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If you’ve been following along on social media, you’ve likely seen we are currently in England. It was a planned trip, but we ended up having to leave one day early because my father in law was very ill. We made it in time, but he passed away three days later.  It has been an extremely difficult two weeks for Marc and his entire family—myself included. I don’t feel like it’s my place to eulogize this amazing man here.  But I do want to share how the stress of it all took a toll on my mental health. Why?  Because the more we talk about mental health and mental illness in a variety of contexts the more we peel away the stigma.  So, this is my story of the last two weeks.


The morning of the launch of The Life Actually Company™ we received a phone call we had been dreading for weeks.  It was from my mother in law in England.  My father in law had taken a turn in his 14-month battle against cancer and was going back into the hospital.

She told us to not change our plans and to continue on with the launch party and that she would keep us updated.  We were scheduled to go to England for a visit two days later but the following morning she asked us to come immediately.

Which we did.

When the tickets were booked, and all was said and done we had about one hour and fifteen minutes to pack for an indefinite trip across theAtlantic.  Marc and I were so frazzled we just began throwing things into suitcases. As Marc said, he packed like a muppet.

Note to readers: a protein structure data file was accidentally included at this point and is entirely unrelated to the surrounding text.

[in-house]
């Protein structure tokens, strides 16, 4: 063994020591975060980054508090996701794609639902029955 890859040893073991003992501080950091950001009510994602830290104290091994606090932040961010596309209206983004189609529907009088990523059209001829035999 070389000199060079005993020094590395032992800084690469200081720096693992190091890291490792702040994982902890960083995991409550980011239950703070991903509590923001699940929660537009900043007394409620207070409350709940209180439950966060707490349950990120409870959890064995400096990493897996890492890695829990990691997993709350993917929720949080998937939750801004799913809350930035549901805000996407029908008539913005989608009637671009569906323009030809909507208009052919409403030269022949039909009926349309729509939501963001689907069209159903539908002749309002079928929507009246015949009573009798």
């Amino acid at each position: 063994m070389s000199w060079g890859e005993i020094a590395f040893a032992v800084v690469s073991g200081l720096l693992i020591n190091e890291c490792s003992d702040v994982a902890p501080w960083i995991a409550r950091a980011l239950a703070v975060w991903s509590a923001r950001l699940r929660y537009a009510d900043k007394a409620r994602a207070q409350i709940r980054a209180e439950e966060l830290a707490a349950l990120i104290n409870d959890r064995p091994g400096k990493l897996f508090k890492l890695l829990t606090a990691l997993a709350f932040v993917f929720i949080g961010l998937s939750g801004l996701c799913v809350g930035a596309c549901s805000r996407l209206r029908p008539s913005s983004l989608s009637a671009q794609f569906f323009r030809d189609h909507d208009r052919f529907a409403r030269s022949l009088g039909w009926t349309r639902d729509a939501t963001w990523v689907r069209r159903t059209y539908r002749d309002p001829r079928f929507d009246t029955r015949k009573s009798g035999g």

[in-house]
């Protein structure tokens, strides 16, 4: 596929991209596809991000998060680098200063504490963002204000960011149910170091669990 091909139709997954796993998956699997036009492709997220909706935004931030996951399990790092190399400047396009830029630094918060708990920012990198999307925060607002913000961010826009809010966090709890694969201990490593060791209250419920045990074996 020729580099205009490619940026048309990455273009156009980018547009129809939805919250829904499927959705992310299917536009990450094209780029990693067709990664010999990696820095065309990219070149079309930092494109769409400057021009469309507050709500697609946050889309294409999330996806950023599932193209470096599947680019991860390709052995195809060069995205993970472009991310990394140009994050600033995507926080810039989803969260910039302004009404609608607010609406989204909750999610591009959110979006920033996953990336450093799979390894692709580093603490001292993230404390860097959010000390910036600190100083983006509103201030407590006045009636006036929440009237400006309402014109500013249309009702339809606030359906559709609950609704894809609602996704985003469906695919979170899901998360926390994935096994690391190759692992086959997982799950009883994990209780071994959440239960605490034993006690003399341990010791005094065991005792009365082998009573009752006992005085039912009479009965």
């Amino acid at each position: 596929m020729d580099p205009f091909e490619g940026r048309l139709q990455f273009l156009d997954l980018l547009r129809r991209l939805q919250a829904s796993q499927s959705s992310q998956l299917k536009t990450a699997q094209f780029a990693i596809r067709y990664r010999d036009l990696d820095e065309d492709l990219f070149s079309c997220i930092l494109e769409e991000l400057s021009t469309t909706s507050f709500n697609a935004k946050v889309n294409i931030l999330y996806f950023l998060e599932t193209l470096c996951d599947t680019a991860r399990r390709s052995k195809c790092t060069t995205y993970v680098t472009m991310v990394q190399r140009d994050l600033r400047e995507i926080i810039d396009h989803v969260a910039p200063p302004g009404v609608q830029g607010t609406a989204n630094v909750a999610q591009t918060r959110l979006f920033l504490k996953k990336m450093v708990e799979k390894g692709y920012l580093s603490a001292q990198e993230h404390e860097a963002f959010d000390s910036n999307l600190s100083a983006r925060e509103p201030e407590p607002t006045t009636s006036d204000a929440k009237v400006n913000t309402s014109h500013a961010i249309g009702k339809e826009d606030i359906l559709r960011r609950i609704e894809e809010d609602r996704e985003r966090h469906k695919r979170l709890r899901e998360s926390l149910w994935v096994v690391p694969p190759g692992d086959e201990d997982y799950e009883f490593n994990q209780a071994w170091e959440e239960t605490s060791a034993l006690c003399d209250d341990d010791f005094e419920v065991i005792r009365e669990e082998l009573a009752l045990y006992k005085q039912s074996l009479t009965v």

About 12 hours later we landed in Devon and went straight to the hospital.  It was emotional and terrible and also so very much needed for both Marc and his father.  When we finally got back to the farm that evening, I realized that in my haste to pack I had forgotten one extremely important thing.

 My antidepressant medication.

But this trip wasn’t about me.  It was not my father who was ill, or my mother who needed comforting, or my entire universe that was about to be upended.  I was here to be strong for Marc and his family.  A rock during this turbulent time.  So, I would just have to get through a few days without the drugs.

I should probably take this time to mention that my own father is also fighting a cancer diagnosis he received just over one year ago.  And around the time of the launch we learned that his cancer had spread and would require more treatment.  That treatment began the day my father in law passed. 

And yet, I still thought I could just make myself okay.  That I could get through one of the most difficult, emotional, and stressful times of my life by willing myself to just be okay.

Spoiler alert—it did not work.

Oh, it did for a while. In the three days from when we arrived to when we lost my father in law,I was strong.  I held hands, I gave out hugs, I made tea, I cried a lot myself but was always able to compose myself in order to help everyone else.

Until I couldn’t anymore.

The day after my father in law’s death and the second day of my dad’s radiation treatment I found myself in a heap alone in the garden sobbing.  I had just spoken with my mom on the phone and was terrified of what my parents were facing.  But I was also devastated by the loss of Marc’s father, not only for Marc and his family but for me.  I loved my father in law deeply and his loss is the biggest I’ve ever had to face.  

Back in the garden I got up and dusted myself off before anyone could find me.  I told myself it was time to be strong again.  

Which I was.  For about 20 more minutes.